Category Archives: Applied Structural Engineering

Blogs on Applied Structural Engineering

Graphene under pressure

Small balloons made from one-atom-thick material graphene can withstand enormous pressures, much higher than those at the bottom of the deepest ocean, scientists at the University of Manchester report.

This is due to graphene’s incredible strength – 200 times stronger than steel.
The graphene balloons routinely form when placing graphene on flat substrates and are usually considered a nuisance and therefore ignored. The Manchester researchers, led by Professor Irina Grigorieva, took a closer look at the nano-bubbles and revealed their fascinating properties.
These bubbles could be created intentionally to make tiny pressure machines capable of withstanding enormous pressures. This could be a significant step towards rapidly detecting how molecules react under extreme pressure.
Writing in Nature Communications, the scientists found that the shape and dimensions of the nano-bubbles provide straightforward information about both graphene’s elastic strength and its interaction with the underlying substrate.
The researchers found such balloons can also be created with other two-dimensional crystals such as single layers of molybdenum disulfide (MoS2) or boron nitride.
They were able to directly measure the pressure exerted by graphene on a material trapped inside the balloons, or vice versa.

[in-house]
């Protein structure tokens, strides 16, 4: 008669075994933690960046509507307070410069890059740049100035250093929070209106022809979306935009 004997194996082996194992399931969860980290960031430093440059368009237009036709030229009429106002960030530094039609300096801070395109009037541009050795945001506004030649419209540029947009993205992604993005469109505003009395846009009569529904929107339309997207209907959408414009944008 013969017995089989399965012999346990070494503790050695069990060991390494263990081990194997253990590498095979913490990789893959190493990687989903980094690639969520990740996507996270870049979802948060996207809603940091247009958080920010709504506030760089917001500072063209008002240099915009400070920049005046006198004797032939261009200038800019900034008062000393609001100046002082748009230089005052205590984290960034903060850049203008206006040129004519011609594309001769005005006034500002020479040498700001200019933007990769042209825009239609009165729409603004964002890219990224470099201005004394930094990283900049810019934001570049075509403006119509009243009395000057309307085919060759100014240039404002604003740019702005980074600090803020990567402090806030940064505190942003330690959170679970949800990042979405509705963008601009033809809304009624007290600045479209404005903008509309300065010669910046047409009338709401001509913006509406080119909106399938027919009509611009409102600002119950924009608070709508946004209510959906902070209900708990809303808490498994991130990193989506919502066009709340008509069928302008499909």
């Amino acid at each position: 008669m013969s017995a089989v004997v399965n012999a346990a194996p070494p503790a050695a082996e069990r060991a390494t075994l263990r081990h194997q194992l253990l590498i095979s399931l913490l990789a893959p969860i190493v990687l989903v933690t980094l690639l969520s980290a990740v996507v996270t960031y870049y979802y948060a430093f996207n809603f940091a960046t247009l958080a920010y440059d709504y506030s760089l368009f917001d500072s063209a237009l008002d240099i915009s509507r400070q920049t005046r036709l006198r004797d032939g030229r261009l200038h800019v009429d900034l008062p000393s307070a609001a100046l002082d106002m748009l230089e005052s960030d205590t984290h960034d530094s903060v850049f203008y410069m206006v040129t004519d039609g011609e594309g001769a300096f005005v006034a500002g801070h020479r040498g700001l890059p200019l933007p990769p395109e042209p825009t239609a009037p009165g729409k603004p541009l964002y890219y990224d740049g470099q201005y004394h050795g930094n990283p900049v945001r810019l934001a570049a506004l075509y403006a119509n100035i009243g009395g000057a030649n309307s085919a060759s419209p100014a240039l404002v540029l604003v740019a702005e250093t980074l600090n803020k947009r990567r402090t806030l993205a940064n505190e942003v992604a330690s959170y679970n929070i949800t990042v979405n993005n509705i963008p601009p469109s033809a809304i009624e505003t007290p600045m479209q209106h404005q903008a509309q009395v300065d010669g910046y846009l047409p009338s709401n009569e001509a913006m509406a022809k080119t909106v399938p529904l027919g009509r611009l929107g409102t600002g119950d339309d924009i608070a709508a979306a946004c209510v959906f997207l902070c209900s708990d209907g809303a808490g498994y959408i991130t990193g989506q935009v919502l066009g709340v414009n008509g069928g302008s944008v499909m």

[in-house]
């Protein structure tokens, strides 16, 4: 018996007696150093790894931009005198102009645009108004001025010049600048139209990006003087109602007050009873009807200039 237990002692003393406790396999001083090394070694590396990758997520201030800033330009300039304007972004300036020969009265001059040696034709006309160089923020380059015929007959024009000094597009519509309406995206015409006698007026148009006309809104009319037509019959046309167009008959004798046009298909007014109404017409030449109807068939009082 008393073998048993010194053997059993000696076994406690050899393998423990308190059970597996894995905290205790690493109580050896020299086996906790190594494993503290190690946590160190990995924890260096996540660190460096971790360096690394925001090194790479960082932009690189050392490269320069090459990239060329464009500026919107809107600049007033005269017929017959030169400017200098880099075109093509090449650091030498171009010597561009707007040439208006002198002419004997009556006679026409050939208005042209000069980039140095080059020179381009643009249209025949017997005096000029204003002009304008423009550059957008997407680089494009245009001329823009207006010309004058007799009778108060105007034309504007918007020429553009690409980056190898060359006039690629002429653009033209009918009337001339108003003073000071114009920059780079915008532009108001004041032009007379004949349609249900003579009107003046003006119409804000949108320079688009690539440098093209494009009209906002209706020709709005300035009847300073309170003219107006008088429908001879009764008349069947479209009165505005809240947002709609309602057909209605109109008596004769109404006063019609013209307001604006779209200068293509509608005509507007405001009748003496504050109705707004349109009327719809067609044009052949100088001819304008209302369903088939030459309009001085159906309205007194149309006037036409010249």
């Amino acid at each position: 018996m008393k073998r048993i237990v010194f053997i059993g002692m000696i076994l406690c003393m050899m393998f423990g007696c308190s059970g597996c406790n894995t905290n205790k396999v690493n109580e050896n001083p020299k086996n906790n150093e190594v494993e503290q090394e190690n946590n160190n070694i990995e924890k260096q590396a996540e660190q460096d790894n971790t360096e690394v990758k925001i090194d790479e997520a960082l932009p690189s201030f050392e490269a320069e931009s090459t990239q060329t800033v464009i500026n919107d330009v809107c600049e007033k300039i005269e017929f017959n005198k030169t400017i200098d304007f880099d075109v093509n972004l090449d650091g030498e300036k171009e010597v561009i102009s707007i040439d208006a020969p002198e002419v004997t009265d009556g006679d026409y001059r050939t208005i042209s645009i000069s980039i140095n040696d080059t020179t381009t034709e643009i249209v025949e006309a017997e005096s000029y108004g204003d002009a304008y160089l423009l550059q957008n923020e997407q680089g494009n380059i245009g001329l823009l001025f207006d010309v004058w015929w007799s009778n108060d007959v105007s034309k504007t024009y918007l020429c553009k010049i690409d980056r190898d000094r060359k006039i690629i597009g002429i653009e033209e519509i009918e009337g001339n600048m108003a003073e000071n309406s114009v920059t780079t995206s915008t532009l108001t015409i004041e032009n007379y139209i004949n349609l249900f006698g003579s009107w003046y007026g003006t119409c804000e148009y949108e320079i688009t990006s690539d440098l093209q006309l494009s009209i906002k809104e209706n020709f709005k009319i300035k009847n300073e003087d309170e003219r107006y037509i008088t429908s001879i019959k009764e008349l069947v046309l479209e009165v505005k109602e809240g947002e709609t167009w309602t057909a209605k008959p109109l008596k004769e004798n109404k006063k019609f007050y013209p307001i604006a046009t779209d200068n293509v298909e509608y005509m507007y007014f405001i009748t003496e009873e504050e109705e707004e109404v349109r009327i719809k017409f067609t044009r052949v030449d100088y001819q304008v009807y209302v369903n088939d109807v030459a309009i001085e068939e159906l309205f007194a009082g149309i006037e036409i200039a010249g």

To do this, the team indented bubbles made by graphene, mono-layer MoS2 and mono-layer boron nitride using a tip of an atomic force microscope and measured the force that was necessary to make a dent of a certain size.
These measurements revealed that graphene enclosing bubbles of a micron size creates pressures as high as 200 mega-pascals, or 2,000 atmospheres. Even higher pressures are expected for smaller bubbles.
Ekaterina Khestanova, a PhD student who carried out the experiments, said: “Such pressures are enough to modify the properties of a material trapped inside the bubbles and, for example, can force crystallization of a liquid well above its normal freezing temperature’.
Sir Andre Geim, a co-author of the paper, added: “Those balloons are ubiquitous. One can now start thinking about creating them intentionally to change enclosed materials or study the properties of atomically thin membranes under high strain and pressure.”

 

Strain Gage for Highly Elastic, Low-Modulus Materials

Researchers at NASA’s Armstrong Flight Research Center have developed and tested a strain gage that surpasses conventional foil technology, which is limited to 20 percent strains. This was a significant shortcoming given that new structural components on aerospace vehicles include highly elastic, low Young’s modulus materials. For example, Kevlar®-reinforced rubber and elastomer have a non-linear stress-strain relationship with extreme rupture strains—some greater than 500 percent. Results from sensor tests indicate potential to use this new gage for elastic strain greater than 100 percent, with minimal localized stiffening. These tests indicate that, when used with specifically designed constant current signal conditioning, accurate static strain measurements are achievable for ground testing. Also, a conceptual temperature-compensation method has been conceived to greatly reduce measurement error for atmospheric flight applications in environments of –30 °F.

Benefits

  • Robust: Provides high strain measurements—greater than 100 percent—with minimal localized stiffening of test articles
  • Accurate: Offers a real-time temperature-cancellation method to minimize the effects of varying thermal conditions in aerospace applications, and provides constant current signal conditioning to eliminate post-test leadwire resistance corrections